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Patient Safety

OPINION
July 1, 2011 | By Lucian Leape and Helen Haskell
Forty years ago this month, a study published in the New England Journal of Medicine revealed that sleep-deprived resident physicians reading electrocardiograms made twice as many errors as their rested counterparts. Back then, in 1971, there were no limits on the hours that medical residents could be scheduled to work. Thirty-six-hour on-call shifts were the norm. Under new rules that take effect Friday, newly minted medical school graduates will start their internships with shifts limited to no longer than 16 hours.
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BUSINESS
August 7, 2012 | By Chad Terhune
Hospital chain HCA Holdings Inc., under government scrutiny for allegedly performing unnecessary surgeries and other medical procedures on some Florida patients, has posted healthy profits at its three hospitals in Southern California. The Nashville, Tenn., company said in a securities filing Monday that officials with the U.S. attorney's office in Miami had requested information about medical necessity reviews for certain "cardiology services. " HCA said those reviews had occurred at about 10 of its hospitals, primarily in Florida.
CALIFORNIA | LOCAL
April 4, 2008 | Lee Romney, Times Staff Writer
When Lawrence Paul Rael was involuntarily committed to Atascadero State Hospital 10 years ago, his parents considered the placement appropriate. Born prematurely and with a severe hearing loss, Rael had been in and out of mental health facilities from the time he was a child, with a tentative diagnosis of autism. At 18, he molested two boys and was sent to prison and then to Atascadero.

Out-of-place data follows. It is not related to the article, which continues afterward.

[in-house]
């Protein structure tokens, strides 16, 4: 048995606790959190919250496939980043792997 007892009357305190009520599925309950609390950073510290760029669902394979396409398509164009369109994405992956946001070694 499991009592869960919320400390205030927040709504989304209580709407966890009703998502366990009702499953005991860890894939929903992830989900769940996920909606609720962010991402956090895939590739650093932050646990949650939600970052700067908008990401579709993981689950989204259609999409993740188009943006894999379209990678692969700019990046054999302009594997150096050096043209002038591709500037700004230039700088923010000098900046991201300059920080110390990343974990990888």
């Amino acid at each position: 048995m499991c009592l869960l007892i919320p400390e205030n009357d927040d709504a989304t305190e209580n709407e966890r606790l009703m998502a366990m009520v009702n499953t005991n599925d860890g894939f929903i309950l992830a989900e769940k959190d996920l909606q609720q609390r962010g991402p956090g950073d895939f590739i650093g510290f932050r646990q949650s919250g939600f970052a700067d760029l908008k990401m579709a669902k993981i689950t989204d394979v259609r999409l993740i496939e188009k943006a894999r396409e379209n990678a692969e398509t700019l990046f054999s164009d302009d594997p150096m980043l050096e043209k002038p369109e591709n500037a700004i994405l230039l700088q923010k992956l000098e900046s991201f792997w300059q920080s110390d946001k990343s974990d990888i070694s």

CALIFORNIA | LOCAL
May 21, 2013 | By Anna Gorman and Maria L. La Ganga, Los Angeles Times
A strike by University of California patient care workers Tuesday caused the cancellation of hundreds of surgeries, the closure of laboratory stations and the diversion of emergency room patients, officials said. The hospitals prepared for the two-day strike by postponing elective surgeries and hiring temporary workers, but services still were affected after thousands of employees took to the picket line at the medical centers in Los Angeles, Irvine, San Diego, San Francisco and Sacramento, where the UC Davis facility is located.
BUSINESS
August 3, 2012 | By Chad Terhune, Los Angeles Times
Dozens of hospitals across the country lost access to crucial electronic medical records for about five hours during a major computer outage last week, raising fresh concerns about whether poorly designed technology can compromise patient care. Cerner Corp., a leading supplier of electronic health records to hospitals and doctors, said "human error" caused the outage July 23 that it said affected an unspecified number of hospitals that rely on the Kansas City, Mo., company to remotely store their medical information.
CALIFORNIA | LOCAL
March 14, 2001